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In many ways its been a week that will be long-remembered – even if it’s one we’d rather forget. Here’s seven links, some of which I’ve particularly appreciated after what our news-screens have shown us:

1) Hoping when the night is dark and full of terrors – After some horrific events this week, not the least the sad, sad news of Jo Cox’s killing, I appreciated this piece from Chine McDonald.

2) 13, Right Now: This is what it’s like to grow up in the age of likes, lols and longing – Fascinating piece looking at the life of a thirteen-year old girl and the way social media is weaved theoughout it. If you’re not thirteen, then you’ll probably find this eye-opening. And if you imagine it’ll be all about Facebook, you definitely need to read it!

3) Free Music: When Trials Come – Resurrection Songs for a World of Suffering – This varied collection of songs from different Christian artists (such as Sandra McCracken, Shane & Shane, Jenny & Tyler, Page CXVI, Jackie Hill-Perry, Keith & Kristyn Getty, and Beautiful Eulogy) has been compiled to remind you afresh of the glorious hope Christians have in Christ even amid suffering – download it for free now. (By the way, if you thought all Christian music sounds the same, I reckon this will be a pleasant surprise by this).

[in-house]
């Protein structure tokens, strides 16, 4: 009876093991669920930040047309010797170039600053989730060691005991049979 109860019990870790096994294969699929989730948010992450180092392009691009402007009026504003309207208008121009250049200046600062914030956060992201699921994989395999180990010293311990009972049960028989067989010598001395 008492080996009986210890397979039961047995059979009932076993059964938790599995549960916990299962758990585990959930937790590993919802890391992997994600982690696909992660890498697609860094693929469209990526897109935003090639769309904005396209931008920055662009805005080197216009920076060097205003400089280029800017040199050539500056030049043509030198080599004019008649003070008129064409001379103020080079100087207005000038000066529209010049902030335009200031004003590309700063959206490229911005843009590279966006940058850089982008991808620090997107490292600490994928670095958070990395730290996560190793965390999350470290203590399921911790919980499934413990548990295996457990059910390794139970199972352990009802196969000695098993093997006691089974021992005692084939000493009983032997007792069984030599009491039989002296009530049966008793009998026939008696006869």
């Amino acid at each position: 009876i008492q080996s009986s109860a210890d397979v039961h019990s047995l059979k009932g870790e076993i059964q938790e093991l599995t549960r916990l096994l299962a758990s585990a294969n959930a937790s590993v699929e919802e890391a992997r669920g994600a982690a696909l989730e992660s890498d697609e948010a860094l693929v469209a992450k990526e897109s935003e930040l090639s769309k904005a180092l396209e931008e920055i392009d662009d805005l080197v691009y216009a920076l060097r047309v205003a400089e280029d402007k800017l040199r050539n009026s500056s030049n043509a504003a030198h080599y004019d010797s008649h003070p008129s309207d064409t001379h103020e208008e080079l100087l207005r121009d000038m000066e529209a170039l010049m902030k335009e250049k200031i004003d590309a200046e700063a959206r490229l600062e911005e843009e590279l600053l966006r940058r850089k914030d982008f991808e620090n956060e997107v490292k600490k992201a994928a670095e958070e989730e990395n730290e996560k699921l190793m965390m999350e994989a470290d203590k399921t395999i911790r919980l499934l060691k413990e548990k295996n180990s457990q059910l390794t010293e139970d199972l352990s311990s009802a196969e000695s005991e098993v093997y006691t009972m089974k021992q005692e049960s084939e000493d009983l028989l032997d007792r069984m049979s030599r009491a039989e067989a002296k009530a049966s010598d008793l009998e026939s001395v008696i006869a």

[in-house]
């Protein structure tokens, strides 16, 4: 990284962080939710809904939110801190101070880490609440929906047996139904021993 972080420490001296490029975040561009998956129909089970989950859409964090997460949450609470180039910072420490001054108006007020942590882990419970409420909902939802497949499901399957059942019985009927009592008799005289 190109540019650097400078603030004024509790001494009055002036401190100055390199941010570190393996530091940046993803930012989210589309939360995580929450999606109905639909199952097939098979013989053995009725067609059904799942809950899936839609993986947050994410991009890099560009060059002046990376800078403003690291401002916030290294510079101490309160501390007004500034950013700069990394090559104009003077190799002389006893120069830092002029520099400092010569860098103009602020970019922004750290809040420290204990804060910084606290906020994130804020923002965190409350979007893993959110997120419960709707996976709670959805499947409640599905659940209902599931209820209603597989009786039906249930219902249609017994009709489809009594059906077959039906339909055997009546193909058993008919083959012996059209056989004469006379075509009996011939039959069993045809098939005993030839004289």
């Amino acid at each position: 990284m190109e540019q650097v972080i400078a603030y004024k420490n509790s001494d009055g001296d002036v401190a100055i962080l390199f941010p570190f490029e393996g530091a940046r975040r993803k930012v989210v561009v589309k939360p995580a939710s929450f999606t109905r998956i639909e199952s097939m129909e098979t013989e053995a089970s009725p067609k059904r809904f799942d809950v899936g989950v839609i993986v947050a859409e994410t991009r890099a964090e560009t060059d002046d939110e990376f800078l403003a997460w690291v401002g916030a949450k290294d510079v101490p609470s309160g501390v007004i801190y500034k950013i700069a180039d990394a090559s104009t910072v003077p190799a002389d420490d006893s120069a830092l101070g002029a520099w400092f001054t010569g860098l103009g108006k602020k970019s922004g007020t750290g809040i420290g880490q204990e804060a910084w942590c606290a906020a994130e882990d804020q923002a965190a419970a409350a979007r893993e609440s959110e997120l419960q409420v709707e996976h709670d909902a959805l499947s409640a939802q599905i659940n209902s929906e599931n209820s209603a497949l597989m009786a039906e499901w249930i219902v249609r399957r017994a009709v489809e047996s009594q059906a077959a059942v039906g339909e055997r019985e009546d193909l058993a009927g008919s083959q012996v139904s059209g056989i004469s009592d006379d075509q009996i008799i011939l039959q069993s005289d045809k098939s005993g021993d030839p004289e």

4) What book shall I preach on next? 10 things to think about – If you’re a church minister, how do you decide what books of the Bible you preach on at any particular point? (Ok, I know some of you are gonna say ‘the Lectionary’!) Some helpful points and questions here to get us thinking and to open up potential blind-spots.

5) Top Tips for Starting a WhatsApp Bible-Study – Fantastic to hear how in Burundi the messaging app WhatsApp is being used as a tool to encourage people to engage with God’s word. Roland Cubahiro, a student worker in that country, offers advice – as well as lessons learnt – from how they went about it.

6) Ten Thoughts on Speaking (And Not) in a Digital World – Kevin DeYoung shares some reflections on social media’s culture of ‘speaking out’ and the notion of virtue-signalling. A breath of fresh-air in many ways:

“Does the world really need my opinion here? If I tweet something am I just trying to prove my moral bona fides by showing forth the appropriate outrage? There are a thousand sad things in the world right now, why must I comment on this one?”

7) The Story Behind Tumbling Sky and Matt Searles Album Give-Away – There’s still about 36 hours left to enter to win one of three copies of Matt Searles’ latest Psalms album, Tumbling Sky: Psalms for Weary Souls. In the midst of dark times, songs like tha e are particularly precious. It’s been really encouraging to read people commenting on their favourite psalm. And whilst doing that, you can also read my interview with Matt about the project.

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